Scotland Rugby News: Outgoing Scottish Rugby chief executive Mark DodsonOutgoing Scottish Rugby chief executive Mark Dodson (Image: SNS)

“I want the CEO to run the business and I want the performance director to run the rugby, and these two things cross over at certain points.” 

He said the new performance director must address a shortage of top-class players coming through Scottish Rugby’s systems.  

"My biggest frustration at the moment is that we’ve got a glaring gap in terms of our ability to develop players and we need to sort that, and that’s that person’s job. 

“The CEO’s job is to work with me and the Board to manage the cost base but principally drive more commercial success of the business and grow up the revenue number. 

“There will be lots of other things they have to do, but, for me, those are the two fundamentals.” 

McGuigan, who has also held senior roles with Telefonica both in the UK and Europe, also gave an update on Scottish Rugby’s financial position after the business posted losses of more than £10m in its most recent accounts.  

He expects further losses in the current financial year and said it will be 2025/2026 before the business is profitable. He also outlined plans for £100 million turnover. 

“It’s an aspiration to get to £100m from where we are, but it’s not going to be in one leap,” he said.  

"We need to get there to have a business that can continue to perform, and where we can have the expectations we all want around winning things, having successful professional teams, supporting women’s rugby, making sure we have the right pathways and best coaches. We’ll need £100m to do that.” 

He is determined that the financial difficulties will not be to the detriment of the two professional clubs, while also all-but ruling out the idea of setting up a third pro team.  

He said: “We definitely don’t want to be making losses every year – we definitely don’t want to be doing that so I am putting a stop to that – we need to get back in the black again in terms of our financials – but that is why we need to grow more revenue because I don’t naturally want to inhibit the ability of Edinburgh and Glasgow to perform and be successful.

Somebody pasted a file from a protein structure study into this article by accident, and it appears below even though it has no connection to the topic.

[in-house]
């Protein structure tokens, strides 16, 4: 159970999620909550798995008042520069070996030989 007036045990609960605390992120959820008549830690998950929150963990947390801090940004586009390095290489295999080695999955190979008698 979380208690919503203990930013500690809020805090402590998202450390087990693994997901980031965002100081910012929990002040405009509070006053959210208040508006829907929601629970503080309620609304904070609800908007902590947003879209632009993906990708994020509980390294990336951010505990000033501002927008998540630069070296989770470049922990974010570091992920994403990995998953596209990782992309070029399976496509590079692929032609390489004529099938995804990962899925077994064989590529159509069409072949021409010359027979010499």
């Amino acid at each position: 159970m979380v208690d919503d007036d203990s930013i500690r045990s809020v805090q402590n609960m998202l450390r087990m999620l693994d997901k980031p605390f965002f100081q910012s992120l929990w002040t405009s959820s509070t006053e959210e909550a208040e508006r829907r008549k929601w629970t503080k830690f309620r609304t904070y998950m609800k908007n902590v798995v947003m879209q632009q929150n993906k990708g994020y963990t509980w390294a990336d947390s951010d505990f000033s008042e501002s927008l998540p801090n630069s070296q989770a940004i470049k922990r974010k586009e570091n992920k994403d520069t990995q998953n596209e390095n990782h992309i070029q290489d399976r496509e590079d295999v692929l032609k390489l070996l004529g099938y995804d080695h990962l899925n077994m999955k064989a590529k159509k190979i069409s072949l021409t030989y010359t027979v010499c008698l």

“That’s why we have attracted the players we have, and the coaches we’ve got at both Edinburgh and Glasgow, so I think it’s incumbent on me to find the money to allow them to become as good as they can be as two pro teams.” 

The SRU chairman admitted there is work to do “in almost every area” of the game – from the national team to the player pathways and the professional clubs.  

He also said more needs to be done across the sport in general to attract a younger audience and cited the Sam Skinner ‘no try’ decision as evidence of where the sport has work to do.  

“The laws are incredibly complicated. People come along, pay their money and want to be entertained.  

Scotland Rugby News: Scotland were frustrated on Saturday

“Look at what happened at the end of the France game - that was not entertainment. Nobody could understand what the hell was going on, why that wasn’t a try, and yet there was no explanation given. 

“There was some guy you’ve never met before [the TMO] talking on a mic to the referee asking whether he had been asked the right question. That just isn’t a good advert for rugby, or a good way of bringing it to life for people, getting them excited about it. 

“We’ve got a lot to do with World Rugby and the Six Nations to excite and bring the game to more people.  

“The answer is not clear but the problem is well defined, and it’s how we deal with that."